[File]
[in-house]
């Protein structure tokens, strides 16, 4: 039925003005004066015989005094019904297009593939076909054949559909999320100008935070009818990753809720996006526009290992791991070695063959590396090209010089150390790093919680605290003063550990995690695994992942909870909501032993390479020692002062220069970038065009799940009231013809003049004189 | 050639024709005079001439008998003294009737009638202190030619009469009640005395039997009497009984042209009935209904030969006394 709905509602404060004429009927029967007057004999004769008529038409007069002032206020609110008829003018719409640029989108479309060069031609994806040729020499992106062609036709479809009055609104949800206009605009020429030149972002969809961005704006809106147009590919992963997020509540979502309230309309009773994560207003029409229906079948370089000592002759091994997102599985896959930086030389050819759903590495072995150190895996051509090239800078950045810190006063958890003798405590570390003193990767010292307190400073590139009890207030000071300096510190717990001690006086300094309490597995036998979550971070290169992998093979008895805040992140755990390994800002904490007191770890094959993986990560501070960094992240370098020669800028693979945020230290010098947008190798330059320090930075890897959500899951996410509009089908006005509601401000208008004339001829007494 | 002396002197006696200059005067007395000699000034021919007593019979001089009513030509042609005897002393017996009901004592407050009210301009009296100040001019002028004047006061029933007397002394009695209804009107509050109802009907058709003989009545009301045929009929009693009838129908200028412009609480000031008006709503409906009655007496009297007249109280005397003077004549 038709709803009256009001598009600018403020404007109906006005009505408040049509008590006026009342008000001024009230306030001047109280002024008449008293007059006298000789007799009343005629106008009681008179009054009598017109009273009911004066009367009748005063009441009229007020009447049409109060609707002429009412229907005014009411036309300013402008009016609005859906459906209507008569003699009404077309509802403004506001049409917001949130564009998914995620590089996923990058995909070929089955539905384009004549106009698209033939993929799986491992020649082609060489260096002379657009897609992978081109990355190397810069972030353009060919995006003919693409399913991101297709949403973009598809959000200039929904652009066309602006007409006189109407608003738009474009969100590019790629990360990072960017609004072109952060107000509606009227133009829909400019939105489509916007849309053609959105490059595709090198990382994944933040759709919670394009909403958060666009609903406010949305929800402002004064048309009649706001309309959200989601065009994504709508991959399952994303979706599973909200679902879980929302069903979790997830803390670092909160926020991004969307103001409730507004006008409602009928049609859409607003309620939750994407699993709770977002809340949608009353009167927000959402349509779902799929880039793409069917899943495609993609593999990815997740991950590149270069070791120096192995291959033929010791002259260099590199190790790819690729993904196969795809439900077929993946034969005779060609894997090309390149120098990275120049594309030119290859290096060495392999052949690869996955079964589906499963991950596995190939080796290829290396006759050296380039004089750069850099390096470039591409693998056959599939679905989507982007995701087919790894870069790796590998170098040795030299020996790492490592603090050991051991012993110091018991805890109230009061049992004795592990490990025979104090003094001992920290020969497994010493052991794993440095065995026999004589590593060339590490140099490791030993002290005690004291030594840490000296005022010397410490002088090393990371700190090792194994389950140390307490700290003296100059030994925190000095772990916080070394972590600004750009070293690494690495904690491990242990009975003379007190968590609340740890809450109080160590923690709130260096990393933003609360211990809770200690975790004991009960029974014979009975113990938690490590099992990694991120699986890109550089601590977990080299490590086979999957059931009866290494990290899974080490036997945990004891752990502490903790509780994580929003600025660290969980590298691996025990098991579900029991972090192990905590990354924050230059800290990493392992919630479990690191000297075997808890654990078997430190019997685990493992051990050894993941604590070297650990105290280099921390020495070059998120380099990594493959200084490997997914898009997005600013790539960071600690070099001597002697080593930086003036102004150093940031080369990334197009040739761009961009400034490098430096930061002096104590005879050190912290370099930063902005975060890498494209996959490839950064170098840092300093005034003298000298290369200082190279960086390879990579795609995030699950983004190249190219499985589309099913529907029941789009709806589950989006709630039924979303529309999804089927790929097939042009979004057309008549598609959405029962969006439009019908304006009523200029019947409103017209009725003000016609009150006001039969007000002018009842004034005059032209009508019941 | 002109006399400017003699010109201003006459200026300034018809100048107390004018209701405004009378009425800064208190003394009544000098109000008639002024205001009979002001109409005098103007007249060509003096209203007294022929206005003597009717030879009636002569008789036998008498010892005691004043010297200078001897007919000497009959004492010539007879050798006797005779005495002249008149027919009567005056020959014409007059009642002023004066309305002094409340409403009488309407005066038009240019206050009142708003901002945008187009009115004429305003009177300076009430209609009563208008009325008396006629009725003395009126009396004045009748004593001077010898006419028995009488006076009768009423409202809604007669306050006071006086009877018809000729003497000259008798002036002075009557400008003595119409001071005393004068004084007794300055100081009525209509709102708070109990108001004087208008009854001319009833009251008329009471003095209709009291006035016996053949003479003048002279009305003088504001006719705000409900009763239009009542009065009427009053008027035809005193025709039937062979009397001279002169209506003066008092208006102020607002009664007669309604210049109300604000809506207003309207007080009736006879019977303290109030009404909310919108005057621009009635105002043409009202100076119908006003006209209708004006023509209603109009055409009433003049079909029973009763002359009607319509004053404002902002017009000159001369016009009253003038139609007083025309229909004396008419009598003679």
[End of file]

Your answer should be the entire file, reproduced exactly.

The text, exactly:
[in-house]
């Protein structure tokens, strides 16, 4: 039925003005004066015989005094019904297009593939076909054949559909999320100008935070009818990753809720996006526009290992791991070695063959590396090209010089150390790093919680605290003063550990995690695994992942909870909501032993390479020692002062220069970038065009799940009231013809003049004189 | 050639024709005079001439008998003294009737009638202190030619009469009640005395039997009497009984042209009935209904030969006394 709905509602404060004429009927029967007057004999004769008529038409007069002032206020609110008829003018719409640029989108479309060069031609994806040729020499992106062609036709479809009055609104949800206009605009020429030149972002969809961005704006809106147009590919992963997020509540979502309230309309009773994560207003029409229906079948370089000592002759091994997102599985896959930086030389050819759903590495072995150190895996051509090239800078950045810190006063958890003798405590570390003193990767010292307190400073590139009890207030000071300096510190717990001690006086300094309490597995036998979550971070290169992998093979008895805040992140755990390994800002904490007191770890094959993986990560501070960094992240370098020669800028693979945020230290010098947008190798330059320090930075890897959500899951996410509009089908006005509601401000208008004339001829007494 | 002396002197006696200059005067007395000699000034021919007593019979001089009513030509042609005897002393017996009901004592407050009210301009009296100040001019002028004047006061029933007397002394009695209804009107509050109802009907058709003989009545009301045929009929009693009838129908200028412009609480000031008006709503409906009655007496009297007249109280005397003077004549 038709709803009256009001598009600018403020404007109906006005009505408040049509008590006026009342008000001024009230306030001047109280002024008449008293007059006298000789007799009343005629106008009681008179009054009598017109009273009911004066009367009748005063009441009229007020009447049409109060609707002429009412229907005014009411036309300013402008009016609005859906459906209507008569003699009404077309509802403004506001049409917001949130564009998914995620590089996923990058995909070929089955539905384009004549106009698209033939993929799986491992020649082609060489260096002379657009897609992978081109990355190397810069972030353009060919995006003919693409399913991101297709949403973009598809959000200039929904652009066309602006007409006189109407608003738009474009969100590019790629990360990072960017609004072109952060107000509606009227133009829909400019939105489509916007849309053609959105490059595709090198990382994944933040759709919670394009909403958060666009609903406010949305929800402002004064048309009649706001309309959200989601065009994504709508991959399952994303979706599973909200679902879980929302069903979790997830803390670092909160926020991004969307103001409730507004006008409602009928049609859409607003309620939750994407699993709770977002809340949608009353009167927000959402349509779902799929880039793409069917899943495609993609593999990815997740991950590149270069070791120096192995291959033929010791002259260099590199190790790819690729993904196969795809439900077929993946034969005779060609894997090309390149120098990275120049594309030119290859290096060495392999052949690869996955079964589906499963991950596995190939080796290829290396006759050296380039004089750069850099390096470039591409693998056959599939679905989507982007995701087919790894870069790796590998170098040795030299020996790492490592603090050991051991012993110091018991805890109230009061049992004795592990490990025979104090003094001992920290020969497994010493052991794993440095065995026999004589590593060339590490140099490791030993002290005690004291030594840490000296005022010397410490002088090393990371700190090792194994389950140390307490700290003296100059030994925190000095772990916080070394972590600004750009070293690494690495904690491990242990009975003379007190968590609340740890809450109080160590923690709130260096990393933003609360211990809770200690975790004991009960029974014979009975113990938690490590099992990694991120699986890109550089601590977990080299490590086979999957059931009866290494990290899974080490036997945990004891752990502490903790509780994580929003600025660290969980590298691996025990098991579900029991972090192990905590990354924050230059800290990493392992919630479990690191000297075997808890654990078997430190019997685990493992051990050894993941604590070297650990105290280099921390020495070059998120380099990594493959200084490997997914898009997005600013790539960071600690070099001597002697080593930086003036102004150093940031080369990334197009040739761009961009400034490098430096930061002096104590005879050190912290370099930063902005975060890498494209996959490839950064170098840092300093005034003298000298290369200082190279960086390879990579795609995030699950983004190249190219499985589309099913529907029941789009709806589950989006709630039924979303529309999804089927790929097939042009979004057309008549598609959405029962969006439009019908304006009523200029019947409103017209009725003000016609009150006001039969007000002018009842004034005059032209009508019941 | 002109006399400017003699010109201003006459200026300034018809100048107390004018209701405004009378009425800064208190003394009544000098109000008639002024205001009979002001109409005098103007007249060509003096209203007294022929206005003597009717030879009636002569008789036998008498010892005691004043010297200078001897007919000497009959004492010539007879050798006797005779005495002249008149027919009567005056020959014409007059009642002023004066309305002094409340409403009488309407005066038009240019206050009142708003901002945008187009009115004429305003009177300076009430209609009563208008009325008396006629009725003395009126009396004045009748004593001077010898006419028995009488006076009768009423409202809604007669306050006071006086009877018809000729003497000259008798002036002075009557400008003595119409001071005393004068004084007794300055100081009525209509709102708070109990108001004087208008009854001319009833009251008329009471003095209709009291006035016996053949003479003048002279009305003088504001006719705000409900009763239009009542009065009427009053008027035809005193025709039937062979009397001279002169209506003066008092208006102020607002009664007669309604210049109300604000809506207003309207007080009736006879019977303290109030009404909310919108005057621009009635105002043409009202100076119908006003006209209708004006023509209603109009055409009433003049079909029973009763002359009607319509004053404002902002017009000159001369016009009253003038139609007083025309229909004396008419009598003679």